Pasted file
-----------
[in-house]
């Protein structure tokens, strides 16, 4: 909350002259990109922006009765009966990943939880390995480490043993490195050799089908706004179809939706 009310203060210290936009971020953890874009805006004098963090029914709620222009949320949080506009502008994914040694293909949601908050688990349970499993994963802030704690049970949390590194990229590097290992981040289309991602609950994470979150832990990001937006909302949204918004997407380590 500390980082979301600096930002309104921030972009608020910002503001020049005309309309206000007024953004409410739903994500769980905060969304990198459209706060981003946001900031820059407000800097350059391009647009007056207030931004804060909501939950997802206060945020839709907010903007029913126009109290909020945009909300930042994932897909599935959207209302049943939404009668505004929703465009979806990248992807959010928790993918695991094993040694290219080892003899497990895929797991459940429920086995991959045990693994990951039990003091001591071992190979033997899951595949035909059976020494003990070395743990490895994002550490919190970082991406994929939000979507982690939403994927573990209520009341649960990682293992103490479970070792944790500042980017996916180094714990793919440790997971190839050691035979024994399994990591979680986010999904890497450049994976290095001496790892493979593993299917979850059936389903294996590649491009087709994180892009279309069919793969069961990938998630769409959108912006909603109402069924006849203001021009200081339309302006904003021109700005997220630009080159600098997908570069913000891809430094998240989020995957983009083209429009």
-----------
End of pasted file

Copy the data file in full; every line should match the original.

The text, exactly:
[in-house]
């Protein structure tokens, strides 16, 4: 909350002259990109922006009765009966990943939880390995480490043993490195050799089908706004179809939706 009310203060210290936009971020953890874009805006004098963090029914709620222009949320949080506009502008994914040694293909949601908050688990349970499993994963802030704690049970949390590194990229590097290992981040289309991602609950994470979150832990990001937006909302949204918004997407380590 500390980082979301600096930002309104921030972009608020910002503001020049005309309309206000007024953004409410739903994500769980905060969304990198459209706060981003946001900031820059407000800097350059391009647009007056207030931004804060909501939950997802206060945020839709907010903007029913126009109290909020945009909300930042994932897909599935959207209302049943939404009668505004929703465009979806990248992807959010928790993918695991094993040694290219080892003899497990895929797991459940429920086995991959045990693994990951039990003091001591071992190979033997899951595949035909059976020494003990070395743990490895994002550490919190970082991406994929939000979507982690939403994927573990209520009341649960990682293992103490479970070792944790500042980017996916180094714990793919440790997971190839050691035979024994399994990591979680986010999904890497450049994976290095001496790892493979593993299917979850059936389903294996590649491009087709994180892009279309069919793969069961990938998630769409959108912006909603109402069924006849203001021009200081339309302006904003021109700005997220630009080159600098997908570069913000891809430094998240989020995957983009083209429009």